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Using reduced motion for accessible web animation

illustration of a woman who looks disoriented

Web animation is useful for a variety of reasons. Not only is it an attention-grabber, but it’s a great way to convey an executed action to your user. Animation can also help enhance the user experience. It can be something small, a micro-interaction that is subtle, but sends the message that you’ve completed an action successfully. These interactions can add a little extra activity feedback and can even spark some delight.

However, there are cases when web animations—small or large—can be detrimental to user experience. Animations can be distracting, overstimulating, or downright annoying—and sometimes they even make people sick. In the U.S. alone, approximately 35% of individuals over the age of 40 have experienced some form of vestibular dysfunction. Web animation can cause those with vestibular dysfunction to experience motion sickness or vertigo. That means your website animation could cause discomfort to nearly 70 million people across the nation. Not cool.

What Makes a Poor Web Animation Experience?

Reactions to web animation run the gamut. There are positive reactions, negative reactions, and sometimes even no reactions at all. But let’s focus on avoiding negative reactions altogether. Consider the following when creating animations:

  • Size of web animation. Think of things like an animated ellipses when someone is typing, or a spinner when something is loading. The size of movement for these animations is slight, but clearly convey the intended action. The larger the movement, the more we have to process, and processing should be as easy as possible for the user.
  • Speed of web animation. Let’s consider the previous example. When you think of those animations, are they moving very quickly? The speed, the frequency, the direction, and the duration of these movements all affect the user’s experience. If things are moving too quickly or moving in lots of different directions, they might overstimulate or disorient those using your tools.
  • Distance of web animation. Having something travel all the way across your screen or continuously animate as you scroll can be very distracting or disorienting. Again, consider the impact of this movement on the person experiencing it. Do you need the animation to cover this much distance in order to impart the intended effect? In most cases, you don’t.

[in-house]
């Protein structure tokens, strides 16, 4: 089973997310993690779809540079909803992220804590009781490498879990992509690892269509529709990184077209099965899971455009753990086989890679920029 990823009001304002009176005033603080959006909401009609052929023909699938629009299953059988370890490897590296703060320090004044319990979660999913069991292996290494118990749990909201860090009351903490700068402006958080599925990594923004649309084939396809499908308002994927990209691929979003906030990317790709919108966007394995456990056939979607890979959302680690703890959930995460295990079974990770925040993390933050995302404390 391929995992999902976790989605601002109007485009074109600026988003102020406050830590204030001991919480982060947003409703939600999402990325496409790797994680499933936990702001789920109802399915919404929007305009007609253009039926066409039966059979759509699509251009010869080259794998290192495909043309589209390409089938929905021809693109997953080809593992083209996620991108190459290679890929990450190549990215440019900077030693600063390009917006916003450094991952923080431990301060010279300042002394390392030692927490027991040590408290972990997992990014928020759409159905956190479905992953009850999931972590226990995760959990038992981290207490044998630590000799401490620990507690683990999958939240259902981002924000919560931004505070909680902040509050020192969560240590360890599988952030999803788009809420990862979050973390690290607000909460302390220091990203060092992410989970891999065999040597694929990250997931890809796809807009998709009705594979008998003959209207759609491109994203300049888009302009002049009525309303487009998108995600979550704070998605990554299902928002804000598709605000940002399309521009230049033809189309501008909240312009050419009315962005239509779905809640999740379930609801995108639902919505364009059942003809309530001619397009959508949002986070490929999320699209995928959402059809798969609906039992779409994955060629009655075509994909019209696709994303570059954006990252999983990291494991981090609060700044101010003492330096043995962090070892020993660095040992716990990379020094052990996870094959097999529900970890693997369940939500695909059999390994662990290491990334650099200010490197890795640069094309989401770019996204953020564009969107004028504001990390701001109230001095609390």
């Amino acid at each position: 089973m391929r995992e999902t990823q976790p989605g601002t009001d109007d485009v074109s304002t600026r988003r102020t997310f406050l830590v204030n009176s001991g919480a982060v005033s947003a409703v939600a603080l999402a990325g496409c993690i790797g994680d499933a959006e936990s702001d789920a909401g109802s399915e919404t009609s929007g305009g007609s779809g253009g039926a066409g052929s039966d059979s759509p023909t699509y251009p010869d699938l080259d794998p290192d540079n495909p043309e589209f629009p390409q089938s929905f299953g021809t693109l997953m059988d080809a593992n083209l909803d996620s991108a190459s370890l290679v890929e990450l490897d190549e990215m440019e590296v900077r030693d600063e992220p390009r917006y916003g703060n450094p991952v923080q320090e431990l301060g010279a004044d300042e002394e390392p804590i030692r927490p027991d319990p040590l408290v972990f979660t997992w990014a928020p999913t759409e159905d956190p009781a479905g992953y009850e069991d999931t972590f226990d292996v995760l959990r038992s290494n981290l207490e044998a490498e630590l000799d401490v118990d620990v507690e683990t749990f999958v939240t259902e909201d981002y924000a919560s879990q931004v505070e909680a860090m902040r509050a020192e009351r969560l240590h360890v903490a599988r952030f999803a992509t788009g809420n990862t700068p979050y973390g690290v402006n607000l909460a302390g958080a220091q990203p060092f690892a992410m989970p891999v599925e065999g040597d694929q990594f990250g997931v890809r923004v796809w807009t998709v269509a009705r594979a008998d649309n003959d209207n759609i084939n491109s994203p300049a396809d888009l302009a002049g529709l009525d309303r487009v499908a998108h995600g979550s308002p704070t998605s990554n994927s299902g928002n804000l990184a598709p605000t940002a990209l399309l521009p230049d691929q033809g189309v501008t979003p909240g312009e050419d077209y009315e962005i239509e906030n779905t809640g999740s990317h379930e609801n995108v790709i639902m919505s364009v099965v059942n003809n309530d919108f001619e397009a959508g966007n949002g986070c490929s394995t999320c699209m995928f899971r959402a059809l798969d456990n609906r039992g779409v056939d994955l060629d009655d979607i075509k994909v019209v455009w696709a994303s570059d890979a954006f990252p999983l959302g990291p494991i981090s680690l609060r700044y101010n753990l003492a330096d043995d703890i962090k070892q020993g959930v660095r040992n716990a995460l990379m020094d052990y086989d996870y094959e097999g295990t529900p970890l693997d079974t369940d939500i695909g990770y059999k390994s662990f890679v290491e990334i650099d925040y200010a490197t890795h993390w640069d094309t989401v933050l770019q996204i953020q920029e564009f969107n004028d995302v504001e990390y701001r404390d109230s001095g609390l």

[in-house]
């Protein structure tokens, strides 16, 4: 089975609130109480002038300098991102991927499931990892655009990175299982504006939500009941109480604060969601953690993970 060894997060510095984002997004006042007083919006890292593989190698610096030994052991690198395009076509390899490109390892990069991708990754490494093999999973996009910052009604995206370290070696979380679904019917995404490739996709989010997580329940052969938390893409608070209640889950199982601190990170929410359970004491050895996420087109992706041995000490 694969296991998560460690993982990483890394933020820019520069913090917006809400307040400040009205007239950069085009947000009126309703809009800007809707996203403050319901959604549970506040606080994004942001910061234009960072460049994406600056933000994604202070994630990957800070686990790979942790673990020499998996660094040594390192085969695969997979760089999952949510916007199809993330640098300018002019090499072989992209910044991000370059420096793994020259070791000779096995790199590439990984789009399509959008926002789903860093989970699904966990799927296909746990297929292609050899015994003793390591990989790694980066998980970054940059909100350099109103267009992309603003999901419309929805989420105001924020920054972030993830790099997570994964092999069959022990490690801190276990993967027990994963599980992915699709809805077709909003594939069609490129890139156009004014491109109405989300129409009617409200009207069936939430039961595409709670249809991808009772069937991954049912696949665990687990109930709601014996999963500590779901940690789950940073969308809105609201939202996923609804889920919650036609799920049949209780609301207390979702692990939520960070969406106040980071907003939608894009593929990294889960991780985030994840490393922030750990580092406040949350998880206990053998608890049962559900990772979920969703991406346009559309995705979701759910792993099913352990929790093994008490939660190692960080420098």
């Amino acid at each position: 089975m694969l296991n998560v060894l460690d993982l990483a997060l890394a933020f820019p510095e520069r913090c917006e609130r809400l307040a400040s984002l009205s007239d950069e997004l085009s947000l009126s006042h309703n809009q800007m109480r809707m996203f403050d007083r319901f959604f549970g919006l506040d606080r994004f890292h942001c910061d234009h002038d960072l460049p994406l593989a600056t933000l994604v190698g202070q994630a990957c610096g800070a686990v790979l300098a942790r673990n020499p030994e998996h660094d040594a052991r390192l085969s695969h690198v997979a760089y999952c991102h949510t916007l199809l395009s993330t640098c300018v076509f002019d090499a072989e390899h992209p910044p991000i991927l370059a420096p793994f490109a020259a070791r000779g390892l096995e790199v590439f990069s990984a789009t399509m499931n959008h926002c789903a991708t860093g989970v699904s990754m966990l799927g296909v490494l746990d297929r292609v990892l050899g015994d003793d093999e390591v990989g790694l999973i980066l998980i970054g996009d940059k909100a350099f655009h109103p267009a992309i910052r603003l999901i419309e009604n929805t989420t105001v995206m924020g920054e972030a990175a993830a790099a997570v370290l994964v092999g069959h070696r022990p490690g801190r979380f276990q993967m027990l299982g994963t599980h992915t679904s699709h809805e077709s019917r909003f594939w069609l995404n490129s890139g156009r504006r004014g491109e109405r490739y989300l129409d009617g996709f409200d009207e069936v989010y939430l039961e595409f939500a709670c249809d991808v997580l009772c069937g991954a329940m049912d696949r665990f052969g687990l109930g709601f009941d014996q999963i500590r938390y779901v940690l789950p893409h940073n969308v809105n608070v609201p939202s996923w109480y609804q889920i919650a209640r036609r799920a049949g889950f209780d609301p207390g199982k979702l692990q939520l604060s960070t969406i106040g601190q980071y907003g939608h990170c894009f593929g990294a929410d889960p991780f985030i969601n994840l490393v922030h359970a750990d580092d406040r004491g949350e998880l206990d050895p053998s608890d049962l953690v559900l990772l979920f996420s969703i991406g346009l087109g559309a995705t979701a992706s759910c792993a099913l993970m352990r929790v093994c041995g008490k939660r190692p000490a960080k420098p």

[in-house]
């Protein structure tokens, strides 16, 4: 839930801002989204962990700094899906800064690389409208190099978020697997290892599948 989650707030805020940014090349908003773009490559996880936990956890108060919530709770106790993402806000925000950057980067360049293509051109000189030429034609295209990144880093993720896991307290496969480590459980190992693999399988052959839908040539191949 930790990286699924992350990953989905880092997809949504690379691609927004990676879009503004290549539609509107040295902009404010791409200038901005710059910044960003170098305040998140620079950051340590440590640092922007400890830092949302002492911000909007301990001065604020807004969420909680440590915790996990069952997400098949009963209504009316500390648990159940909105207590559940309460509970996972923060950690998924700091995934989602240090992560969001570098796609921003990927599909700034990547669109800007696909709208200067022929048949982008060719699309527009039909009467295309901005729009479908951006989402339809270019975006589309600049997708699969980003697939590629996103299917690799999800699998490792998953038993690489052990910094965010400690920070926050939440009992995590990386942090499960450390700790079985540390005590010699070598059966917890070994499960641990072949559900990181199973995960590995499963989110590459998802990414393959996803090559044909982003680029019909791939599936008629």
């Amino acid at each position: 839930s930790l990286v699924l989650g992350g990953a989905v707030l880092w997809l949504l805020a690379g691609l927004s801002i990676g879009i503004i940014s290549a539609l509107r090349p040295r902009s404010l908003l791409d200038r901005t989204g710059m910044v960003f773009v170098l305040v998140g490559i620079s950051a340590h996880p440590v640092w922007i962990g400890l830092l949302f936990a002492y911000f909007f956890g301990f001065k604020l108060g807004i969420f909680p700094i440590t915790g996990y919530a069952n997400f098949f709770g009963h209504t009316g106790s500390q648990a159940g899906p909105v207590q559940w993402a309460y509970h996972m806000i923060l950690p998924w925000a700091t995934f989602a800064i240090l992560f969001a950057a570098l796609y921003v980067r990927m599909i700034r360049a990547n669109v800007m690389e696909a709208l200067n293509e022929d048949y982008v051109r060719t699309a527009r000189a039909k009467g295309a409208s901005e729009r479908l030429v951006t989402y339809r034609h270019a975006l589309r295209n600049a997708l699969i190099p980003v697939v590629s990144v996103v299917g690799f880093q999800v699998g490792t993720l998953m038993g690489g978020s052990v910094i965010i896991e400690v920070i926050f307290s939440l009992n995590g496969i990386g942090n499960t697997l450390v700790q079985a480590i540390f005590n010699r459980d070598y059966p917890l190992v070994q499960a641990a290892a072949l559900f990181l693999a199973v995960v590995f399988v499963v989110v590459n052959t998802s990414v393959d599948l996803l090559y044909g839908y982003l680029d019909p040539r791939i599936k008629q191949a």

• Flashing. Avoid any type of flashing, strobing, or flickering. These effects can be especially detrimental to someone who is susceptible to seizures. If these effects are absolutely necessary, think back to speed of movement. Think of ways to decrease the frequency and speed of the flashing to diminish the negative effects on your user’s web animation experience.
  • Accessibility of movement. Aim to make your animations delightful rather than necessary. The best way to think about animation use is that you should be able to remove an animationIf you remove this animation without diminishing the experience for users who prefer to turn it off. Does the unlock/lock icon on a iPhone help the user know they have unlocked their phone? Yes. But is it the only indication to show someone their phone is unlocked? No. In this case, the lock screen is replaced by the home screen, signaling that you’ve successfully unlocked your phone.
  • Control of movement. Always allow your user the ability to play, stop, or pause any movement when possible. Basic examples of this include carousels or videos with clear pause and play buttons. Advanced examples of this concept in action include an option to turn off all the motion on your site. Read on for more information about how to do this!

The Importance of Accessible Web Animation

It’s easy to think about accessibility as it relates to permanent disabilities, but we often forget about temporary or situational disabilities and how those can impact the user experience. You might not suffer from a vestibular disorder, but you might experience temporary vision loss or a concussion, or you may simply feel visually exhausted from staring at screens all day.